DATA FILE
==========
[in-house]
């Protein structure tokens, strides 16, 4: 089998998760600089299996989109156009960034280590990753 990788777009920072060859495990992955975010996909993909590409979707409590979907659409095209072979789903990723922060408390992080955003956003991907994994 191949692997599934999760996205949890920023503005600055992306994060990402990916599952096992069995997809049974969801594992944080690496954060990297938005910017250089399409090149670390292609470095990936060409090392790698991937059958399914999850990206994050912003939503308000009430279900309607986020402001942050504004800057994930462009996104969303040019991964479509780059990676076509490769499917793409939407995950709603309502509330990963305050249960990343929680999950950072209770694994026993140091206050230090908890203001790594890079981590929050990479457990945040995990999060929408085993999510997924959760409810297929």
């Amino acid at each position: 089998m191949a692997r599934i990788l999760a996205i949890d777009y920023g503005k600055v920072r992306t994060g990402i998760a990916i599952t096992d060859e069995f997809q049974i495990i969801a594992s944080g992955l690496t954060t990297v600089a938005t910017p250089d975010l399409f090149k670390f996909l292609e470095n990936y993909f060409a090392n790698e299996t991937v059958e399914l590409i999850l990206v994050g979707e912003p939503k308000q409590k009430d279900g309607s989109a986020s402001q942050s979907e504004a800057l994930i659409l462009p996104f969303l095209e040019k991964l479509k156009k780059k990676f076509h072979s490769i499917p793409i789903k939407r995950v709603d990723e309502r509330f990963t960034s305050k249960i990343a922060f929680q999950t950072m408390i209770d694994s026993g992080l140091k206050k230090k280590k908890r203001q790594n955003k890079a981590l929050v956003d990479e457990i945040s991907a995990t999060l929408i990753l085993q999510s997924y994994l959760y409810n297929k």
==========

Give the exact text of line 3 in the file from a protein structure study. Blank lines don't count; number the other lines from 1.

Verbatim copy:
């Amino acid at each position: 089998m191949a692997r599934i990788l999760a996205i949890d777009y920023g503005k600055v920072r992306t994060g990402i998760a990916i599952t096992d060859e069995f997809q049974i495990i969801a594992s944080g992955l690496t954060t990297v600089a938005t910017p250089d975010l399409f090149k670390f996909l292609e470095n990936y993909f060409a090392n790698e299996t991937v059958e399914l590409i999850l990206v994050g979707e912003p939503k308000q409590k009430d279900g309607s989109a986020s402001q942050s979907e504004a800057l994930i659409l462009p996104f969303l095209e040019k991964l479509k156009k780059k990676f076509h072979s490769i499917p793409i789903k939407r995950v709603d990723e309502r509330f990963t960034s305050k249960i990343a922060f929680q999950t950072m408390i209770d694994s026993g992080l140091k206050k230090k280590k908890r203001q790594n955003k890079a981590l929050v956003d990479e457990i945040s991907a995990t999060l929408i990753l085993q999510s997924y994994l959760y409810n297929k």